Research Publication Title

Co-evolution of Sensory Systems in Divergent Insects: Smoky Winged Beetle Bandit and Emerald Ash Borer

Major

Biology

Faculty Mentor(s)

Nathan P Lord

Keywords

entymology, emerald ash borer, wasp, biology, co-evolution

Abstract

The invasive species Agrilus planipennis (Emerald Ash Borer; EAB) presents a major threat to the ecological health of United States forests, specifically those of the east coast. This species of beetle, introduced from China, bores into the bark of ash trees, eventually causing their death. It has been observed that these beetles are preyed upon by a solitary wasp, Cerceris fumipennis, also known as the “Smoky Winged Beetle Bandit.” This wasp is known to prey on exclusively on one family of beetles (Buprestidae; jewel beetles), however, it is not fully understood why these wasps are choosing to attack this family (including EAB) specifically. We hypothesize that the wasps’ preference for jewel beetles may in part be a result of the beetle’s anatomy. More specifically, the centralized nervous systems of members of Buprestidae may lessen the wasp’s challenge of the paralyzing their prey. Here we investigate the distribution of nerve ganglia of these beetles, and provide a review of what is currently known about Cerceris wasps and prey selection. This serves as the foundation of future studies on the co-evolution of visual and chemosensory systems of two highly divergent insect lineages.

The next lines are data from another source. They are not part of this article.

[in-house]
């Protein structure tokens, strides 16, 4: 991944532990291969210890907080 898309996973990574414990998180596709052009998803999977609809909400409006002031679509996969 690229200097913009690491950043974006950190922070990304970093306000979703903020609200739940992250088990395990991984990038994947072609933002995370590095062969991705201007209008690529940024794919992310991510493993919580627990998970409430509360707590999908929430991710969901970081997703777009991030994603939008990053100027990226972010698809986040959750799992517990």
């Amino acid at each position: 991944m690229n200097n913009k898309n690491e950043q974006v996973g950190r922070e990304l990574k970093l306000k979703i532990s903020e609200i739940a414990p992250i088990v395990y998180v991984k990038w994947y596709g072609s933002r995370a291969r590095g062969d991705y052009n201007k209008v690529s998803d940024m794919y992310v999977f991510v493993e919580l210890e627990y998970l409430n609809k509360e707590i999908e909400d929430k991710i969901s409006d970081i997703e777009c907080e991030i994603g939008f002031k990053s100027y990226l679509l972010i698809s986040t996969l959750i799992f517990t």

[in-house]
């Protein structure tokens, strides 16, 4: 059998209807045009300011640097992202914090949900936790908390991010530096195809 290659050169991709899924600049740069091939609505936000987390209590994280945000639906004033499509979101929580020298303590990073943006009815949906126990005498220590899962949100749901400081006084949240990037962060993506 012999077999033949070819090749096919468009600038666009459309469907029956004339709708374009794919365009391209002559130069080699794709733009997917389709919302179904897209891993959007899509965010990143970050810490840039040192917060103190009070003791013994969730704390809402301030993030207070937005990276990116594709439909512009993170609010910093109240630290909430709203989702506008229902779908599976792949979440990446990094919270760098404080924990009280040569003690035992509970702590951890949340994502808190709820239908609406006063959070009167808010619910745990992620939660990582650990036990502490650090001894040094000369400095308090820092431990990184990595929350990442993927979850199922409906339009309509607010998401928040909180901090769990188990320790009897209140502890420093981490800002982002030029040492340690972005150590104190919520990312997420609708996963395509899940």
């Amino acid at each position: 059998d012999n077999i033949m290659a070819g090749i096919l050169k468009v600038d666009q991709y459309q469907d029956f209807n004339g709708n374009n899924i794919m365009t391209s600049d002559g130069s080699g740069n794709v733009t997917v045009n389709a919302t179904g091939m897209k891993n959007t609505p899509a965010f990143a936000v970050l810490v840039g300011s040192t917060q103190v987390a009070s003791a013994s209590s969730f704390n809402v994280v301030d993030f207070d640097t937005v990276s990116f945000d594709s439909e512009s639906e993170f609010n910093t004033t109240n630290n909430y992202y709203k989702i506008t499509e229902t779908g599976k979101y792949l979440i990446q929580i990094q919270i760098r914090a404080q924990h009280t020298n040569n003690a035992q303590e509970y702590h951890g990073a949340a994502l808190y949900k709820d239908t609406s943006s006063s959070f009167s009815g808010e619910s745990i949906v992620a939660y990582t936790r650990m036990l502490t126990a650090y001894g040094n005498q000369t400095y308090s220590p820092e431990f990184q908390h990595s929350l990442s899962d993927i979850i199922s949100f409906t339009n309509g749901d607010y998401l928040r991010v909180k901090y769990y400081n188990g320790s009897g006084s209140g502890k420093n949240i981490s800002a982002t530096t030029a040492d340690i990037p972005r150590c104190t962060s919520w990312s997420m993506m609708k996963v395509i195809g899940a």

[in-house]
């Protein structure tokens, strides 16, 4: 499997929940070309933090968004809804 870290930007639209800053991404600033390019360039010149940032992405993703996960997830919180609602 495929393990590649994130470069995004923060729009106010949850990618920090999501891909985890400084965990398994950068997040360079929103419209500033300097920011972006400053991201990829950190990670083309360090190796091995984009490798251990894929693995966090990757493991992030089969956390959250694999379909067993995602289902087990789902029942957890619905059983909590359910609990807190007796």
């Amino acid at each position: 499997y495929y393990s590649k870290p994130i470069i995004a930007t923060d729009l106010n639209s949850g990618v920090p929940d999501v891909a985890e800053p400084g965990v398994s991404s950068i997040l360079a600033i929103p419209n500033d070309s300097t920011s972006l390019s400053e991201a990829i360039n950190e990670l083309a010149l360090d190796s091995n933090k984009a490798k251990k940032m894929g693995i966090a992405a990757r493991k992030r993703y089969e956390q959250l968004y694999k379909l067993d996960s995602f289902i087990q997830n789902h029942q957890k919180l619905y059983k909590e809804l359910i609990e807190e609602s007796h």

This document is currently not available here.

Share

COinS
 

Co-evolution of Sensory Systems in Divergent Insects: Smoky Winged Beetle Bandit and Emerald Ash Borer

The invasive species Agrilus planipennis (Emerald Ash Borer; EAB) presents a major threat to the ecological health of United States forests, specifically those of the east coast. This species of beetle, introduced from China, bores into the bark of ash trees, eventually causing their death. It has been observed that these beetles are preyed upon by a solitary wasp, Cerceris fumipennis, also known as the “Smoky Winged Beetle Bandit.” This wasp is known to prey on exclusively on one family of beetles (Buprestidae; jewel beetles), however, it is not fully understood why these wasps are choosing to attack this family (including EAB) specifically. We hypothesize that the wasps’ preference for jewel beetles may in part be a result of the beetle’s anatomy. More specifically, the centralized nervous systems of members of Buprestidae may lessen the wasp’s challenge of the paralyzing their prey. Here we investigate the distribution of nerve ganglia of these beetles, and provide a review of what is currently known about Cerceris wasps and prey selection. This serves as the foundation of future studies on the co-evolution of visual and chemosensory systems of two highly divergent insect lineages.